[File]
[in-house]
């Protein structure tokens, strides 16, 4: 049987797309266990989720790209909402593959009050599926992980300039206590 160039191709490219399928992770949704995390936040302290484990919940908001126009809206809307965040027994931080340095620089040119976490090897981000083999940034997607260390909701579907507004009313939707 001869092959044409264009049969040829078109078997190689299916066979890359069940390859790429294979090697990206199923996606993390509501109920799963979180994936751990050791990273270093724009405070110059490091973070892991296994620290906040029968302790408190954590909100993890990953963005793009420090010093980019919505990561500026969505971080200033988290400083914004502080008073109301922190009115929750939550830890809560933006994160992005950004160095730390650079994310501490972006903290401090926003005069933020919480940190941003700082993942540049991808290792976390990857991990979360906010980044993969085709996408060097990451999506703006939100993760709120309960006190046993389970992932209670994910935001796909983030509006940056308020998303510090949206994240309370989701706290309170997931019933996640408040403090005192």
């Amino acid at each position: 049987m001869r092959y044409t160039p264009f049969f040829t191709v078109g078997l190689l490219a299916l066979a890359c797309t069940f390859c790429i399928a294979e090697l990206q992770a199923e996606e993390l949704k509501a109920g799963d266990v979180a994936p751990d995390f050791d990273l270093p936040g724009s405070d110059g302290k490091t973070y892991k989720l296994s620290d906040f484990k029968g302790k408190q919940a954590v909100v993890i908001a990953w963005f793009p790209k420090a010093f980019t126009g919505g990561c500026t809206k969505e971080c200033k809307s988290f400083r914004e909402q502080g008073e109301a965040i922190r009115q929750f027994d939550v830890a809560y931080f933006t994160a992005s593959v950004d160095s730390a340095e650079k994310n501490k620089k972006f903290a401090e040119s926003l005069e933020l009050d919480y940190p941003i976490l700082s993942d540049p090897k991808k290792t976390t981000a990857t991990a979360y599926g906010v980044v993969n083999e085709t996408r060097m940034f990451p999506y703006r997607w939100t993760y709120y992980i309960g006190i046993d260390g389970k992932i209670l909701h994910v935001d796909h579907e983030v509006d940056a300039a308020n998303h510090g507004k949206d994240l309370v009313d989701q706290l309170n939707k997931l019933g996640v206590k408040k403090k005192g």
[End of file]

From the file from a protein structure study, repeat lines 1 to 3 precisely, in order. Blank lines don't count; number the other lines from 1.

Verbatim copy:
[in-house]
């Protein structure tokens, strides 16, 4: 049987797309266990989720790209909402593959009050599926992980300039206590 160039191709490219399928992770949704995390936040302290484990919940908001126009809206809307965040027994931080340095620089040119976490090897981000083999940034997607260390909701579907507004009313939707 001869092959044409264009049969040829078109078997190689299916066979890359069940390859790429294979090697990206199923996606993390509501109920799963979180994936751990050791990273270093724009405070110059490091973070892991296994620290906040029968302790408190954590909100993890990953963005793009420090010093980019919505990561500026969505971080200033988290400083914004502080008073109301922190009115929750939550830890809560933006994160992005950004160095730390650079994310501490972006903290401090926003005069933020919480940190941003700082993942540049991808290792976390990857991990979360906010980044993969085709996408060097990451999506703006939100993760709120309960006190046993389970992932209670994910935001796909983030509006940056308020998303510090949206994240309370989701706290309170997931019933996640408040403090005192």
């Amino acid at each position: 049987m001869r092959y044409t160039p264009f049969f040829t191709v078109g078997l190689l490219a299916l066979a890359c797309t069940f390859c790429i399928a294979e090697l990206q992770a199923e996606e993390l949704k509501a109920g799963d266990v979180a994936p751990d995390f050791d990273l270093p936040g724009s405070d110059g302290k490091t973070y892991k989720l296994s620290d906040f484990k029968g302790k408190q919940a954590v909100v993890i908001a990953w963005f793009p790209k420090a010093f980019t126009g919505g990561c500026t809206k969505e971080c200033k809307s988290f400083r914004e909402q502080g008073e109301a965040i922190r009115q929750f027994d939550v830890a809560y931080f933006t994160a992005s593959v950004d160095s730390a340095e650079k994310n501490k620089k972006f903290a401090e040119s926003l005069e933020l009050d919480y940190p941003i976490l700082s993942d540049p090897k991808k290792t976390t981000a990857t991990a979360y599926g906010v980044v993969n083999e085709t996408r060097m940034f990451p999506y703006r997607w939100t993760y709120y992980i309960g006190i046993d260390g389970k992932i209670l909701h994910v935001d796909h579907e983030v509006d940056a300039a308020n998303h510090g507004k949206d994240l309370v009313d989701q706290l309170n939707k997931l019933g996640v206590k408040k403090k005192g």